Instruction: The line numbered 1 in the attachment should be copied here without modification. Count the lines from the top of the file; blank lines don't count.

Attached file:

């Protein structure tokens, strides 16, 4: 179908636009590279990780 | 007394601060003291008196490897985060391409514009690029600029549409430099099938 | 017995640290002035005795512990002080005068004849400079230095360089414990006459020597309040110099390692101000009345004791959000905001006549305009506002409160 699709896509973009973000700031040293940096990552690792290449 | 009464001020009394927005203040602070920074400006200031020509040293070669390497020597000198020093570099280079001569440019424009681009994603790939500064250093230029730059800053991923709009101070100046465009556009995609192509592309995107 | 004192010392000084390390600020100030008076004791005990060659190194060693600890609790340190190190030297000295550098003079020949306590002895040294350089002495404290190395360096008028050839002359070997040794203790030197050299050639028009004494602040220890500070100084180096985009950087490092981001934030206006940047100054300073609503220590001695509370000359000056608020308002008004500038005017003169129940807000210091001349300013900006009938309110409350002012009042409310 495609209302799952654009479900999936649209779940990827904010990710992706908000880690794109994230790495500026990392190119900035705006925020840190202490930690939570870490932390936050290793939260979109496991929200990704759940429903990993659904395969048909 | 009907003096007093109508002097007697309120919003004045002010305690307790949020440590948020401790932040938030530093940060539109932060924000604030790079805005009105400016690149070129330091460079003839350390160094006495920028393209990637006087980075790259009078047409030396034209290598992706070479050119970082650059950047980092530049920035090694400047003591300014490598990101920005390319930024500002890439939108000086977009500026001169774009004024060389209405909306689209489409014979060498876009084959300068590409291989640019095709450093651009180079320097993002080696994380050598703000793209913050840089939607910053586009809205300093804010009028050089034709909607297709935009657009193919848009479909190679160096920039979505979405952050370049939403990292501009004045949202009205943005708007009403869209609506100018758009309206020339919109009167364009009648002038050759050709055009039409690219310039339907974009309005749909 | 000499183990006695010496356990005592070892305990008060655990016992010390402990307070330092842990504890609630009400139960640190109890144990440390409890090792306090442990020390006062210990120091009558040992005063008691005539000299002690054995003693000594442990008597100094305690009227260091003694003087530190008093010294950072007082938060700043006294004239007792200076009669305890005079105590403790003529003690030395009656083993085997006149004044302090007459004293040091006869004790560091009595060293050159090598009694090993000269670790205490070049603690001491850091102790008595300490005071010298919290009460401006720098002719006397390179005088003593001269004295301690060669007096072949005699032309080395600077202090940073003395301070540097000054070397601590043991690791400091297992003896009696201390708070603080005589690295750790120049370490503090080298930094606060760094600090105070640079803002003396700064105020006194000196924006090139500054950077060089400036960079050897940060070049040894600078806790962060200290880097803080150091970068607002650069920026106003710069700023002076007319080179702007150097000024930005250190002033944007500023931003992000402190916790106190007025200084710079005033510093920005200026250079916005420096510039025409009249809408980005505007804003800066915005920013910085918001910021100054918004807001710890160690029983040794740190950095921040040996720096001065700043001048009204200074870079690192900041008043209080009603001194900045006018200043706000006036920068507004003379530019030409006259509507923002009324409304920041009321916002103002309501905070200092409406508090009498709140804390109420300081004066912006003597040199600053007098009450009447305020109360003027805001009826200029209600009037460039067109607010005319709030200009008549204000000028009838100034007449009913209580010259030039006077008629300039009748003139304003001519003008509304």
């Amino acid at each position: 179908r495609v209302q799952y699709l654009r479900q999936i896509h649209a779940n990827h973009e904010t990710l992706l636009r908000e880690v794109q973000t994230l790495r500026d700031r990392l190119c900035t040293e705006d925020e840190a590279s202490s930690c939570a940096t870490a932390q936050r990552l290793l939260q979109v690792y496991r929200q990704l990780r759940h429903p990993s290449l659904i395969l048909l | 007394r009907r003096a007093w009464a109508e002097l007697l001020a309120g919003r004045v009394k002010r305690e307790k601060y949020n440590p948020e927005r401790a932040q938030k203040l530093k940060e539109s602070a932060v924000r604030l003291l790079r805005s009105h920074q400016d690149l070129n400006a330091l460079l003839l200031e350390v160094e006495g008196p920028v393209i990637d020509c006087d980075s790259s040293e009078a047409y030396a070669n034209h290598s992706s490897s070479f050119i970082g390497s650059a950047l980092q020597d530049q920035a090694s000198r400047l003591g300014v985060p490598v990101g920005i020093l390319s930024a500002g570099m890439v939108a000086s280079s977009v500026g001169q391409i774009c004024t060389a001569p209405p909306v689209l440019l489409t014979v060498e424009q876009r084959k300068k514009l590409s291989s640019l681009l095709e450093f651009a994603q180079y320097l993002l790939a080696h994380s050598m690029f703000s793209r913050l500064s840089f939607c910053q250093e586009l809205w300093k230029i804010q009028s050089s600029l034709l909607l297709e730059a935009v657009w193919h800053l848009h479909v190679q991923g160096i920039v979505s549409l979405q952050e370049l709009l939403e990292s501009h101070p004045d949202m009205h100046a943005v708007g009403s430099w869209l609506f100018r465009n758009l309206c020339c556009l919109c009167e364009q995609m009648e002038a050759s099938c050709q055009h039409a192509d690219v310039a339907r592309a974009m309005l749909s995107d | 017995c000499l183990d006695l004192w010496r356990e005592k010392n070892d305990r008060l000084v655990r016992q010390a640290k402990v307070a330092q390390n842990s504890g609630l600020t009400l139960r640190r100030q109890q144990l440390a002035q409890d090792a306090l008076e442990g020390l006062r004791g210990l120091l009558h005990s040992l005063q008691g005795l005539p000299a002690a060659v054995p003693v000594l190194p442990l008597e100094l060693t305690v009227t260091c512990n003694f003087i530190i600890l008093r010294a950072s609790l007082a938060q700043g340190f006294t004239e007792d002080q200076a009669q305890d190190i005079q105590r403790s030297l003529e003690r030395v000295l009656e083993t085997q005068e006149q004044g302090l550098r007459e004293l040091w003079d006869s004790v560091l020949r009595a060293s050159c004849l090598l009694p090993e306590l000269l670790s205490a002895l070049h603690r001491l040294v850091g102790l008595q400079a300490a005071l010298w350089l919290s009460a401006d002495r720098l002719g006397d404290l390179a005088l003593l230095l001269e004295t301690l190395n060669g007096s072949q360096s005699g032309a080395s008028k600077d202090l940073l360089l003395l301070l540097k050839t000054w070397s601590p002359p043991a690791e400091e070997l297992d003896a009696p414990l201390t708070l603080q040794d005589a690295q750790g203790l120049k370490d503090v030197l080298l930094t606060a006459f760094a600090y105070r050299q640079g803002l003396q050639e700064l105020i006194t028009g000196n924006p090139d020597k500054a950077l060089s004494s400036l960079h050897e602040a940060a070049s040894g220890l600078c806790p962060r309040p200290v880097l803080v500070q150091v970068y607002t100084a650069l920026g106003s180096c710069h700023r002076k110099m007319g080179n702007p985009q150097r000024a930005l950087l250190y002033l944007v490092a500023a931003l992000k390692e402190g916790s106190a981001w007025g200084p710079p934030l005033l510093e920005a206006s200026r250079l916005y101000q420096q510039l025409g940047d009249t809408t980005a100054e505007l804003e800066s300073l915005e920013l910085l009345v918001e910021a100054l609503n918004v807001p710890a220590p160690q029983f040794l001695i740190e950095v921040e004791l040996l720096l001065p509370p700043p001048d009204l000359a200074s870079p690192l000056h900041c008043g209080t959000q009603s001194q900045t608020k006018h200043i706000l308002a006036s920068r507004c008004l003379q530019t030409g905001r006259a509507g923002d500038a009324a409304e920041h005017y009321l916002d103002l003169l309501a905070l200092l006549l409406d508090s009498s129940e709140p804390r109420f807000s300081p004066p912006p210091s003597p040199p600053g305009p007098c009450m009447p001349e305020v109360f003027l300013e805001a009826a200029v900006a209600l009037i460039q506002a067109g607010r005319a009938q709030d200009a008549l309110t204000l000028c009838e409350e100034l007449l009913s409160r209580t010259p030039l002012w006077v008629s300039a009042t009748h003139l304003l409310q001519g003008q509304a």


């Protein structure tokens, strides 16, 4: 179908636009590279990780 | 007394601060003291008196490897985060391409514009690029600029549409430099099938 | 017995640290002035005795512990002080005068004849400079230095360089414990006459020597309040110099390692101000009345004791959000905001006549305009506002409160 699709896509973009973000700031040293940096990552690792290449 | 009464001020009394927005203040602070920074400006200031020509040293070669390497020597000198020093570099280079001569440019424009681009994603790939500064250093230029730059800053991923709009101070100046465009556009995609192509592309995107 | 004192010392000084390390600020100030008076004791005990060659190194060693600890609790340190190190030297000295550098003079020949306590002895040294350089002495404290190395360096008028050839002359070997040794203790030197050299050639028009004494602040220890500070100084180096985009950087490092981001934030206006940047100054300073609503220590001695509370000359000056608020308002008004500038005017003169129940807000210091001349300013900006009938309110409350002012009042409310 495609209302799952654009479900999936649209779940990827904010990710992706908000880690794109994230790495500026990392190119900035705006925020840190202490930690939570870490932390936050290793939260979109496991929200990704759940429903990993659904395969048909 | 009907003096007093109508002097007697309120919003004045002010305690307790949020440590948020401790932040938030530093940060539109932060924000604030790079805005009105400016690149070129330091460079003839350390160094006495920028393209990637006087980075790259009078047409030396034209290598992706070479050119970082650059950047980092530049920035090694400047003591300014490598990101920005390319930024500002890439939108000086977009500026001169774009004024060389209405909306689209489409014979060498876009084959300068590409291989640019095709450093651009180079320097993002080696994380050598703000793209913050840089939607910053586009809205300093804010009028050089034709909607297709935009657009193919848009479909190679160096920039979505979405952050370049939403990292501009004045949202009205943005708007009403869209609506100018758009309206020339919109009167364009009648002038050759050709055009039409690219310039339907974009309005749909 | 000499183990006695010496356990005592070892305990008060655990016992010390402990307070330092842990504890609630009400139960640190109890144990440390409890090792306090442990020390006062210990120091009558040992005063008691005539000299002690054995003693000594442990008597100094305690009227260091003694003087530190008093010294950072007082938060700043006294004239007792200076009669305890005079105590403790003529003690030395009656083993085997006149004044302090007459004293040091006869004790560091009595060293050159090598009694090993000269670790205490070049603690001491850091102790008595300490005071010298919290009460401006720098002719006397390179005088003593001269004295301690060669007096072949005699032309080395600077202090940073003395301070540097000054070397601590043991690791400091297992003896009696201390708070603080005589690295750790120049370490503090080298930094606060760094600090105070640079803002003396700064105020006194000196924006090139500054950077060089400036960079050897940060070049040894600078806790962060200290880097803080150091970068607002650069920026106003710069700023002076007319080179702007150097000024930005250190002033944007500023931003992000402190916790106190007025200084710079005033510093920005200026250079916005420096510039025409009249809408980005505007804003800066915005920013910085918001910021100054918004807001710890160690029983040794740190950095921040040996720096001065700043001048009204200074870079690192900041008043209080009603001194900045006018200043706000006036920068507004003379530019030409006259509507923002009324409304920041009321916002103002309501905070200092409406508090009498709140804390109420300081004066912006003597040199600053007098009450009447305020109360003027805001009826200029209600009037460039067109607010005319709030200009008549204000000028009838100034007449009913209580010259030039006077008629300039009748003139304003001519003008509304």